Obama versus Romney on net neutrality

August 20, 2012 | By | Reply More

What are the current positions of Obama and Romney on net neutrality? Ars Technica reports:

Last November, the Obama Administrations issued a veto threat on a Senate resolution that would overturn the FCC’s net neutrality rules. At the time, the White House said, “the open Internet enables entrepreneurs to create new services without fear of undue discrimination by network providers.” The presidential statement expressed concern that overturning the FCC rule would “cast uncertainty over those innovative new businesses that are a critical part of the Nation’s economic recovery.” These comments indicate a strong commitment to the FCC rule, but since then the president has remained nearly mum on the subject.

For his part, Romney has criticized open Internet protections in his economic platform, saying that the FCC “imposed network neutrality regulations (defying both the legislature and judiciary) that restrict how Internet service providers manage the digital transmissions flowing through their networks.”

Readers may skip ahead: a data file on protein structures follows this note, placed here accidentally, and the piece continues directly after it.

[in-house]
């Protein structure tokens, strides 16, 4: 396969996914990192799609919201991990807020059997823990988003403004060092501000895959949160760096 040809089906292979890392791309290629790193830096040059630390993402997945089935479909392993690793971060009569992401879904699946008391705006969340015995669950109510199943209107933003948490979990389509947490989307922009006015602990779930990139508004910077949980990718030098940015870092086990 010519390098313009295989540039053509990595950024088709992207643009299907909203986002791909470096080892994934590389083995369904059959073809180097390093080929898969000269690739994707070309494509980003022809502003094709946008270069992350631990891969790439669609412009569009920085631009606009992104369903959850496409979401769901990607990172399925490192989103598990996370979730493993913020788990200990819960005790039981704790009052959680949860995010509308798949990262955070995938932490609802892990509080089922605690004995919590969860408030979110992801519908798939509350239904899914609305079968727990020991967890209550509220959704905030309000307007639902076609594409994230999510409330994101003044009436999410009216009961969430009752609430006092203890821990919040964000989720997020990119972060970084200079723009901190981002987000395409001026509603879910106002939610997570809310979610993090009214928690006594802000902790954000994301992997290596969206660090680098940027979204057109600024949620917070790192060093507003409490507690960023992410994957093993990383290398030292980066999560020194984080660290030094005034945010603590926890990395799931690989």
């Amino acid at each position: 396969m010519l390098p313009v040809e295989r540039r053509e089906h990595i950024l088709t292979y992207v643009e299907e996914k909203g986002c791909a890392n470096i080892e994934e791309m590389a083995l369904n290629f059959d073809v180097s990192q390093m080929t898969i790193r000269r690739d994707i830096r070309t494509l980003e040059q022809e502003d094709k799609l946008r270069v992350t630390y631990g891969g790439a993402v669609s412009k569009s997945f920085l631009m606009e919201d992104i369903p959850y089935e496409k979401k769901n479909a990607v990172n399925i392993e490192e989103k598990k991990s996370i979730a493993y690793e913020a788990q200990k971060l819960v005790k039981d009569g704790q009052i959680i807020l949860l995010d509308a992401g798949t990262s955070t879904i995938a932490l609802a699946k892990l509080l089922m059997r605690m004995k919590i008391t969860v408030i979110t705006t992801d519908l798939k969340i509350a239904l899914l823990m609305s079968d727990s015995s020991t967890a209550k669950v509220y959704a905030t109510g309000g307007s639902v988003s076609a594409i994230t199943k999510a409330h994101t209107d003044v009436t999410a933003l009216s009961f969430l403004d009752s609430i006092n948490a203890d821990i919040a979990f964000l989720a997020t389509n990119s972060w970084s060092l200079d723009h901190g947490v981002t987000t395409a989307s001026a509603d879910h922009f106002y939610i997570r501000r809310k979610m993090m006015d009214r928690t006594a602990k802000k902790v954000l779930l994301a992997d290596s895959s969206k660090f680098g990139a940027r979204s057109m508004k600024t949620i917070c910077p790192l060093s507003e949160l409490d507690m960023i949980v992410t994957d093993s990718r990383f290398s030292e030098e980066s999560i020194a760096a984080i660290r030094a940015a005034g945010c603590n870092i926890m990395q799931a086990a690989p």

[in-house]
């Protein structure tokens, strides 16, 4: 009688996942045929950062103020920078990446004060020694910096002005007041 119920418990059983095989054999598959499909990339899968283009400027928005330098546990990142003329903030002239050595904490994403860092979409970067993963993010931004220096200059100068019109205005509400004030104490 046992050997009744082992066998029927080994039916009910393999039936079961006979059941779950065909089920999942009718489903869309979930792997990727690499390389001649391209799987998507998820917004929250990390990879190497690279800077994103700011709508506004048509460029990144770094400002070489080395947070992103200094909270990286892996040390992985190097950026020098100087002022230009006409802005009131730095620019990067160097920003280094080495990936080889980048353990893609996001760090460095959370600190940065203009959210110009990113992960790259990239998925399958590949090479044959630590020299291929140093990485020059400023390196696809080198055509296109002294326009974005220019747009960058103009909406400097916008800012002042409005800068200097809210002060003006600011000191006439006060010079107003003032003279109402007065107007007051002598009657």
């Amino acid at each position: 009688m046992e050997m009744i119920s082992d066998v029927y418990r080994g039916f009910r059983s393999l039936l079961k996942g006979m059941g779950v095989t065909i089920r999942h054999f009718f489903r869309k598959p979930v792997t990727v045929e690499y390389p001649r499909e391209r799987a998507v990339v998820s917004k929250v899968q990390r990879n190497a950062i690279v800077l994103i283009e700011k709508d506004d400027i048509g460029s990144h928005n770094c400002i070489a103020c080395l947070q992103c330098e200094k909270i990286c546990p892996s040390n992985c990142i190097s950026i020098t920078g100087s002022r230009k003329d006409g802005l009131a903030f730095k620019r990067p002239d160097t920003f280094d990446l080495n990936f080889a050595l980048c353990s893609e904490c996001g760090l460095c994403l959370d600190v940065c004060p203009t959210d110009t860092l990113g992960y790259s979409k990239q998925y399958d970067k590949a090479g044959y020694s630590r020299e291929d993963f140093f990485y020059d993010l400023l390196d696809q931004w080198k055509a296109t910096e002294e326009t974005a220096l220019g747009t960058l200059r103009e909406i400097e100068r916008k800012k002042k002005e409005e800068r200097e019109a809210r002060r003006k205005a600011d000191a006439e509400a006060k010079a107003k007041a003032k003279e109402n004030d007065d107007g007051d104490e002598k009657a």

His answer to a question posed at a town hall meeting in New Hampshire last December offered one blunt hint about his policy preferences. Asked what role he thought the government needed to play in regulating the Internet, he responded, “Almost none.”


Category: Net neutrality

About the Author ()

Erich Vieth is an attorney focusing on consumer law litigation and appellate practice. He is also a working musician and a writer, having founded Dangerous Intersection in 2006. Erich lives in the Shaw Neighborhood of St. Louis, Missouri, where he lives half-time with his two extraordinary daughters.

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